Men in Airports
The rickety electric underground train takes us to another basement—

I think
as the mechanics lurch
that this is what the Romanoff's felt
when they were led into the lower rooms
in Ekaterinburg

each sullen faced
thinly veiled stranger is just
another Bolshevik

my mother never needed to warn me
about strangers, I already knew

understood well
when most girls were
dreaming of sweeter husbands.

The men in the airport are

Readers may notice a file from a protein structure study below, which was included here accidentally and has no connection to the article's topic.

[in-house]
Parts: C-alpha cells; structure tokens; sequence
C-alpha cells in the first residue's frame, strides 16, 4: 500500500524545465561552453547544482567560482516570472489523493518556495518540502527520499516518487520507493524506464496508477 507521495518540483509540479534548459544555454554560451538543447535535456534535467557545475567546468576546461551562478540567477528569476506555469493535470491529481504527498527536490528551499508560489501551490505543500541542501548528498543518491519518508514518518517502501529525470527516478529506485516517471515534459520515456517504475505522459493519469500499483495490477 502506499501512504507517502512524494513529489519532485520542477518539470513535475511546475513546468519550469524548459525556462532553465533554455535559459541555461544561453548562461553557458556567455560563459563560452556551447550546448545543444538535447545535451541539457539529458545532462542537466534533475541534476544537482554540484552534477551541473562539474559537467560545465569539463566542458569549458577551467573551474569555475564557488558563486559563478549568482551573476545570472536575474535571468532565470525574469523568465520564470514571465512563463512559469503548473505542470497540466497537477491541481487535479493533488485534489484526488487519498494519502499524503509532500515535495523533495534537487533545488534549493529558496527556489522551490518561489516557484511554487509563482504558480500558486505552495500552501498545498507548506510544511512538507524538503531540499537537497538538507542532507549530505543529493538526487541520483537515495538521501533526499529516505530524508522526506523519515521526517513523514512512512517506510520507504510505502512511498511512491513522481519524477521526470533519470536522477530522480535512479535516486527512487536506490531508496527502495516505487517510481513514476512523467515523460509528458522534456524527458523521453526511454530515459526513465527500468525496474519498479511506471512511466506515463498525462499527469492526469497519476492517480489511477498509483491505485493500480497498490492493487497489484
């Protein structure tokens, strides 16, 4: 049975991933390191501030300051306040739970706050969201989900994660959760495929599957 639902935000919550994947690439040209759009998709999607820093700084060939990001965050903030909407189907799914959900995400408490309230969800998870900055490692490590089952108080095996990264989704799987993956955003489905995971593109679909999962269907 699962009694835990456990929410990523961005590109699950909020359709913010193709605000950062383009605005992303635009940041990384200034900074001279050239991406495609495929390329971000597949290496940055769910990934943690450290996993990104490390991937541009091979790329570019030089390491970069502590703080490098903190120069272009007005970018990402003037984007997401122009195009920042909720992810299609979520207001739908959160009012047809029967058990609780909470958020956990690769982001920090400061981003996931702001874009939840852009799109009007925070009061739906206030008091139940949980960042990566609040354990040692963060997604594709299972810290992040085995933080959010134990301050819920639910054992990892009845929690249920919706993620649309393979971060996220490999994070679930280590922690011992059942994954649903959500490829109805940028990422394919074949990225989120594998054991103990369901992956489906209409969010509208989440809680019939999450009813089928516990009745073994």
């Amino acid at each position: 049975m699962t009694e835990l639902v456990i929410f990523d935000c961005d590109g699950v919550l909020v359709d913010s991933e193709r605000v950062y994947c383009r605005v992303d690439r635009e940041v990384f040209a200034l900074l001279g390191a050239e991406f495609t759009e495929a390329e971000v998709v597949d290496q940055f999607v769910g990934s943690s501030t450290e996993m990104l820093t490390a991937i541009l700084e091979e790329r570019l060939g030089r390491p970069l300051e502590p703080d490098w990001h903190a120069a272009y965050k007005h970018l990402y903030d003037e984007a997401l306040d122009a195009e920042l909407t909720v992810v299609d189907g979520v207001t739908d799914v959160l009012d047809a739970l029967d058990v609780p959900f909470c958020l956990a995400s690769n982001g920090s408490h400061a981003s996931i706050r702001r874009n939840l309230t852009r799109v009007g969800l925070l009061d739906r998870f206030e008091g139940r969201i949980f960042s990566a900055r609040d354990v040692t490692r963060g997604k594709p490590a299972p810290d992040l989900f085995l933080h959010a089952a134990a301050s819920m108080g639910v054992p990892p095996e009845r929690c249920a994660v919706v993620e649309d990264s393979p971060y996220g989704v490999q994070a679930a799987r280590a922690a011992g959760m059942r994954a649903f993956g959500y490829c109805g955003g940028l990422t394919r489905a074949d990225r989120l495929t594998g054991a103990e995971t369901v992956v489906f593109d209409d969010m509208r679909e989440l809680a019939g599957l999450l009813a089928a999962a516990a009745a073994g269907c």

stoic, quick glance,

I sit beside
a young girl, but she stops me,
says, my dad's coming back

I wonder who told her to say that
or if, like me, she just knew,

I don't mean to watch her later,
watch her board alone, but I can't help it.

The souvenir shop is small and crowded,
a boy tries to buy a shirt, but the clerk, dark
skinned, says he can't buy it without I.D.

obviously, he's too young for I.D.

the line breathes a collective sigh of
annoyance. I have two sweatshirts in my hand
and a carryon bag that's brimming, a well
dressed man in a dark trench coat hands the clerk
a 20, the boy gives him his cash to pay him back
but the man shrugs it off,

he's wealthy, I can tell from the luggage
but it feels like a good dead;

when it's my turn the clerk doesn't ask me for I.D.